Using On-line Resources and Technology to Teach Statistics: Show and Tell
Simcha Pollack, The Peter J. Tobin College of Business, Department of Computer Information Systems/Decision Sciences
Abstract: Teaching any subject has its challenges and rewards. Current technology both leverages the challenges and potentially increases the rewards. It is well known that there are ‘early adopters’ of new technology and those who resist change. The resistance to an early technology-writing- is as old as writing itself. Laura Brady writes of Socrates' mistrust of "letters" in the Phaedrus. Socrates recounts the myth of Theuth, the Egyptian god who invented letters. The Egyptian king, Thamus, criticizes Theuth's invention: “The result of your invention will be this: in the souls of those who learn it, forgetfulness will have lodging through a want of cultivation of the memory; they will trust to writing, a thing outside themselves, and effected by external characters, and hence will not remember of themselves and from within.”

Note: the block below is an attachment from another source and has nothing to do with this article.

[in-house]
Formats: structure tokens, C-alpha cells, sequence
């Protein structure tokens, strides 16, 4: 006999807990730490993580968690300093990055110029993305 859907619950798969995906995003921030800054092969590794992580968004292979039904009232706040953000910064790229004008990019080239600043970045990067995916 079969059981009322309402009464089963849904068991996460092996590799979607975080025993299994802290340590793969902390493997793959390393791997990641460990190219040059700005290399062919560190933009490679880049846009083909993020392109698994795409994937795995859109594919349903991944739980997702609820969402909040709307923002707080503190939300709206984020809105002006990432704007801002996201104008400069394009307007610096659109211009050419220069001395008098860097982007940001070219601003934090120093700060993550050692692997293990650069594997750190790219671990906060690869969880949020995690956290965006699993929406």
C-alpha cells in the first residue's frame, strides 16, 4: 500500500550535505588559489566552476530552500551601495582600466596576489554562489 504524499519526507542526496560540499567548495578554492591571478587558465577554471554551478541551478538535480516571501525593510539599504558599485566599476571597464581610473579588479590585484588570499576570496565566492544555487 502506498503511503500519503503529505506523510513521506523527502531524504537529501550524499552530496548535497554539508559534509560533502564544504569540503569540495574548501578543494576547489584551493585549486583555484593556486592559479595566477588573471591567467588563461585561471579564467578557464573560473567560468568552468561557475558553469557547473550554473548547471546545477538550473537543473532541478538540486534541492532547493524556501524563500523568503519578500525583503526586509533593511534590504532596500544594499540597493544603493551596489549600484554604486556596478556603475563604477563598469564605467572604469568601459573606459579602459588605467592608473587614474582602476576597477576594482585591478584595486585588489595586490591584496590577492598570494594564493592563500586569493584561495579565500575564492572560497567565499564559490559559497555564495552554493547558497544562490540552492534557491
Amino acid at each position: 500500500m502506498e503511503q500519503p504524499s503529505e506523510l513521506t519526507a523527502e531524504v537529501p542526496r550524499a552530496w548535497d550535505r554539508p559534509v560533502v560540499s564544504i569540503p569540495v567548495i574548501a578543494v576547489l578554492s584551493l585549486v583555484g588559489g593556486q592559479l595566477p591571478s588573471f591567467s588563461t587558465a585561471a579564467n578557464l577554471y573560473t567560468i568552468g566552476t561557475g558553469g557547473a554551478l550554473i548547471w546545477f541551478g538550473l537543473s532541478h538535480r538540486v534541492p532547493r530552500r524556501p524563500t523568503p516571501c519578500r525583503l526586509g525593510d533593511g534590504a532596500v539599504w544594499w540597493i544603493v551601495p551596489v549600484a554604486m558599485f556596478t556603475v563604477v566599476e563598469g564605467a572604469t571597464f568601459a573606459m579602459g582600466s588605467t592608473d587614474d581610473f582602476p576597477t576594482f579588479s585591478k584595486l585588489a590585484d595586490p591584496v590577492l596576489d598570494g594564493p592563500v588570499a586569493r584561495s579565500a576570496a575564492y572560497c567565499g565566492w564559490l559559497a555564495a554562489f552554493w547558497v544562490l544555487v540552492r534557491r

We now have many more techniques for communicating with students than simply lecturing at a chalkboard or handing out papers.
I will be demonstrating some of these (if the technology gods cooperate). They include:
- Use of a SmartBoard for recording lectures (both audio and video).
- Video taping of lectures for placement on YouTube or ITunes University.
- Use of publishers’ Blackboard-like software (e.g., CourseCompass) for homework/quiz/test construction, grading and student feedback.
- Use of a web camera for live and recorded lecturing.
- Use of a computer pen-tablet for answering students’ questions in real-time.
- Wimba facility in Blackboard for live and recorded interactions with students.
- Computer software, such as Adobe Captivate, for recording audio along with the keystrokes of any program.
- Free, high-quality videos (e.g., “Against all Odds” video series) on specific topics available on the Internet.
- Other professors’ videos freely available on the Internet.